Obstetrics and Gynaecology Department, Shaarei Zedek Medical Centre, Jerusalem

I spent three weeks in Shaare Zedek Medical Centre in Jerusalem, Israel. Shaare Zedek is a large non-profit hospital situated in the centre of Jerusalem. It has catered to the needs of Jerusalem’s uniquely diverse, multi-ethnic population from the day it opened, treating patients of every race, religion and nationality equally. The hospital has become recognized as a highly acclaimed medical provider throughout Israel and the broader medical community, due to its reputation for quality care and high academic standards. I was with the obstetric and gynecology department so I split my time between the labour ward, outpatient clinics and the fertility unit.

What are the prevalent obstetric and gynaecological conditions in a busy teaching hospital in Jerusalem compared to a busy teaching hospital in London?

Overall, the disease pattern in Israel is very similar to the UK as both are first world countries.  Some common conditions I came across included gestational diabetes, pregnancy –induced hypertension, miscarriage, fibroids, menorrhagia and subfertility. There is a large Ashkenazi Jewish population in Jerusalem and it is known that there is a higher prevalence of BRCA mutations in this ethnic group. As such there is a large BRCA centre which caters to this population.  Given the increased risk, there is a big emphasis on genetic screening for women over 30 years of age and of Ashkenazi decent, to try and prevent breast and ovarian cancer developing. They run clinics twice a week where patients have the opportunity to see a geneticist, a gynae-oncologist and a genetic counsellor who advise women on the most appropriate course of action. This area of practice is very different from what I have seen in London where BRCA screening is only recommended to women who have a history of early-onset breast/ovarian cancer. This highlighted to me how different population demographics influence medical practice.

How are medical services organised and delivered in Jerusalem? How does this differ to the UK?

All Israeli citizens are entitled to basic healthcare which is funded by health insurance tax that is different for all depending on one’s income. Everyone has to join one of the four health insurance companies known as “kupot.” These four companies are Clalit, Maccabi, Meuchedet and LKeumit. All the kupot are similar and offer the same benefits so people normally chose the one that’s nearest to where they live.  Joining a kupa entitles the member to hospital inpatient and outpatient care, dentistry for children, maternity services, fertility treatment and occupational, physical and speech therapy. There are optional opportunities to buy an upgraded package of healthcare which includes things such as adult dental care, but essential healthcare is provided to all citizens equally.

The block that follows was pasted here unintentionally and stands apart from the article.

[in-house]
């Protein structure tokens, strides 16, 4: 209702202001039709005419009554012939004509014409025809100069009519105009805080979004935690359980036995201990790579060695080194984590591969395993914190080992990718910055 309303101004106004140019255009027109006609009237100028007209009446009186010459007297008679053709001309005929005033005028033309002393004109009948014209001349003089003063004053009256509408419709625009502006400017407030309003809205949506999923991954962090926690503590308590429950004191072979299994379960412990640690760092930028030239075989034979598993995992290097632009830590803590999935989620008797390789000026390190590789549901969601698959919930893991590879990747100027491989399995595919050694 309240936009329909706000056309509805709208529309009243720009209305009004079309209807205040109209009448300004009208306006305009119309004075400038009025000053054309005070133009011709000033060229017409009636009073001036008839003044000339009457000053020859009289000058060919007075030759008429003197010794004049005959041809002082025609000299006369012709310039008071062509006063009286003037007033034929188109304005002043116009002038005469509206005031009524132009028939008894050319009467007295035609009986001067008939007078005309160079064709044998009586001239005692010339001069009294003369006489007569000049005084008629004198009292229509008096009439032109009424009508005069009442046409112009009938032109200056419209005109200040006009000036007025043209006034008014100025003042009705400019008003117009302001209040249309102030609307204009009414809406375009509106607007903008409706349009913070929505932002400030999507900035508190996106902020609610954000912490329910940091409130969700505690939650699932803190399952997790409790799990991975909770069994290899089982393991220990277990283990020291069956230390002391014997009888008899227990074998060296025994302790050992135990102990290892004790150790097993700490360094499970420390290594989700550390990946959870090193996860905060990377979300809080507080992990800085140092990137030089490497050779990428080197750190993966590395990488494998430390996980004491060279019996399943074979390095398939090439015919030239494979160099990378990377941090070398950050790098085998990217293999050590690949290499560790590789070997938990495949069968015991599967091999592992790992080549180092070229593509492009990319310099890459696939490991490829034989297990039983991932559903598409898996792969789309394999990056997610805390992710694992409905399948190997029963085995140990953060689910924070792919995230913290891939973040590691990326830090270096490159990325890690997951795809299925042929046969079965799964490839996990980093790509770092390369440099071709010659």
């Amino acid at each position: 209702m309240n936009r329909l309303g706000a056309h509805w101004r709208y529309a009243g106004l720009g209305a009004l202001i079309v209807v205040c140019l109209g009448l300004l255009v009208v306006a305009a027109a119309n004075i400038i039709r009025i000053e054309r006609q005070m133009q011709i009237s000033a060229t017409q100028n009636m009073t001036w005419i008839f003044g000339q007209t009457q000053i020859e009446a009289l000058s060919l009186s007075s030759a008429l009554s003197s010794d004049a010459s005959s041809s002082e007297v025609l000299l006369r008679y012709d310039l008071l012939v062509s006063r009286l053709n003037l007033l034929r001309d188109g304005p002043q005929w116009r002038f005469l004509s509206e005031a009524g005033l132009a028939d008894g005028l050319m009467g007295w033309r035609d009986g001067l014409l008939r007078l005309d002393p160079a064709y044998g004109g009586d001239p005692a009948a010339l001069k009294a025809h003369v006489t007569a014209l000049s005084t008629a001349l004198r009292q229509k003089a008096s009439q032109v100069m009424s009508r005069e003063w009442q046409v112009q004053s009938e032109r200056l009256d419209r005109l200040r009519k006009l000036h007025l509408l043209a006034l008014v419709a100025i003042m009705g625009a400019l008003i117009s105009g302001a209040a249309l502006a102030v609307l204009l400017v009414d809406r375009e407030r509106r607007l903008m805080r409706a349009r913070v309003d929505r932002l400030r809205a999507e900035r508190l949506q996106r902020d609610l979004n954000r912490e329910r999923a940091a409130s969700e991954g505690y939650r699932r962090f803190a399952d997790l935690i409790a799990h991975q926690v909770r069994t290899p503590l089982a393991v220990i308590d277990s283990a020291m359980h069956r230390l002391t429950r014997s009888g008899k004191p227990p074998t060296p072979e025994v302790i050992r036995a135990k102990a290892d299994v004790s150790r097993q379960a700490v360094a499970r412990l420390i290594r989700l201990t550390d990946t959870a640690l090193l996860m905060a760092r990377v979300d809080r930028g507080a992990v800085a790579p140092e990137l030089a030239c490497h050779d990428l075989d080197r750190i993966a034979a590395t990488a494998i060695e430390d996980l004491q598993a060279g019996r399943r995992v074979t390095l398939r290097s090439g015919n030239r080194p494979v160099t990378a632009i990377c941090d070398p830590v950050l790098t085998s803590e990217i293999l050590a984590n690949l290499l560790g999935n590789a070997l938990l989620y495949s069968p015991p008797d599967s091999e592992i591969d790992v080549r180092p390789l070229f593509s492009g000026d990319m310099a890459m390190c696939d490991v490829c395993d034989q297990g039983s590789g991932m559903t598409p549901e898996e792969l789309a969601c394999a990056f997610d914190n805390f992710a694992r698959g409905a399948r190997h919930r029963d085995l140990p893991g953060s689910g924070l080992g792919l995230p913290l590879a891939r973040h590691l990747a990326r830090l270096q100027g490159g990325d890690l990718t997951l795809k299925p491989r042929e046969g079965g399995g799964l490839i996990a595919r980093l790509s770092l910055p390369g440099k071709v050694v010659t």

What are the most common obstetric complications in comparison to the UK?

The most common obstetric complication I encountered was post-partum haemorrhage. The hospital is situated in an area with a large ultra-orthodox population and it is not uncommon for women to have seven or more children. As a result of this grand multiparity, issues such as abnormal placentation (due to previous Caesarean section), uterine atony and uterine rupture are the most common obstetric complications. In the UK post-partum haemorrhage is also a common complication but this is more due to the increasingly high numbers of Caesarean sections performed as opposed to a grand-multiparous population.

How has this experience further shaped my view on a career in Obstetrics and Gynaecology?

The highlight of my elective was spending time in the fertility unit. As a student I have  had very limited clinical exposure to this area of medicine and so was very pleased for the opportunity to gain some experience in this fascinating area. The unit is renowned for its advanced techniques and the staff are from all over the world, with many doctors originally from Canada and the US. In the laboratory, I saw pre-implantation genetic diagnosis, in-vitro fertilisation, intra-cytoplasmic spermatic injection and in-vitro maturation. I also spent time in the clinics talking to patients. Overall, I am definitely keen on pursuing a career in women’s health, and at the moment a career in reproductive health, is something I am definitely aspiring towards; and I thoroughly enjoyed and gained from the time I spent in Shaare Zedek. All the staff were really friendly and very willing to teach and let me be involved and I hope to stay in touch with some of the people I met.

Gabriella Maurer

Published in General News, on June 26th, 2017


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